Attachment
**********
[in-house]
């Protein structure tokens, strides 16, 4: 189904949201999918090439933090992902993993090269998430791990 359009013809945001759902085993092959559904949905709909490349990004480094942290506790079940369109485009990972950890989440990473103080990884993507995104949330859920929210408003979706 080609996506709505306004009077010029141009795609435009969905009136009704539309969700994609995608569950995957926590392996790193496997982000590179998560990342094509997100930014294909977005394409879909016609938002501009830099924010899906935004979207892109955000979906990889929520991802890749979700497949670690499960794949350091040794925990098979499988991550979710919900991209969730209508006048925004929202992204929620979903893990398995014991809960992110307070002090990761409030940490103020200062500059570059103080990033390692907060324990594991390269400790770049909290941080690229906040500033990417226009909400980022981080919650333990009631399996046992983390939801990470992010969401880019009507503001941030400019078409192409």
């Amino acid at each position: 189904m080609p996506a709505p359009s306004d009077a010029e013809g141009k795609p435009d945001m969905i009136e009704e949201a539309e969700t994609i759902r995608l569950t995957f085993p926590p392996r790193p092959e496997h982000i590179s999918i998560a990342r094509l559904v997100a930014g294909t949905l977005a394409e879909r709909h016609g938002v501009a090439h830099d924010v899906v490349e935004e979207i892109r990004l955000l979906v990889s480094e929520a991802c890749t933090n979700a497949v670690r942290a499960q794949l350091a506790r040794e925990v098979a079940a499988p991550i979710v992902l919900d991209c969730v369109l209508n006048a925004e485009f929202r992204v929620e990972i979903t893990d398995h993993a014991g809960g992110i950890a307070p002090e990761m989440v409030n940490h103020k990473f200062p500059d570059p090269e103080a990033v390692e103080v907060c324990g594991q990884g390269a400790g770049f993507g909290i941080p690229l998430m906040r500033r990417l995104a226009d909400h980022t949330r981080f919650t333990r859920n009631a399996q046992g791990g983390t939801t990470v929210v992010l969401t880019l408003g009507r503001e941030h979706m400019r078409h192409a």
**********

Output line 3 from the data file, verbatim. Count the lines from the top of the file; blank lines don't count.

């Amino acid at each position: 189904m080609p996506a709505p359009s306004d009077a010029e013809g141009k795609p435009d945001m969905i009136e009704e949201a539309e969700t994609i759902r995608l569950t995957f085993p926590p392996r790193p092959e496997h982000i590179s999918i998560a990342r094509l559904v997100a930014g294909t949905l977005a394409e879909r709909h016609g938002v501009a090439h830099d924010v899906v490349e935004e979207i892109r990004l955000l979906v990889s480094e929520a991802c890749t933090n979700a497949v670690r942290a499960q794949l350091a506790r040794e925990v098979a079940a499988p991550i979710v992902l919900d991209c969730v369109l209508n006048a925004e485009f929202r992204v929620e990972i979903t893990d398995h993993a014991g809960g992110i950890a307070p002090e990761m989440v409030n940490h103020k990473f200062p500059d570059p090269e103080a990033v390692e103080v907060c324990g594991q990884g390269a400790g770049f993507g909290i941080p690229l998430m906040r500033r990417l995104a226009d909400h980022t949330r981080f919650t333990r859920n009631a399996q046992g791990g983390t939801t990470v929210v992010l969401t880019l408003g009507r503001e941030h979706m400019r078409h192409a």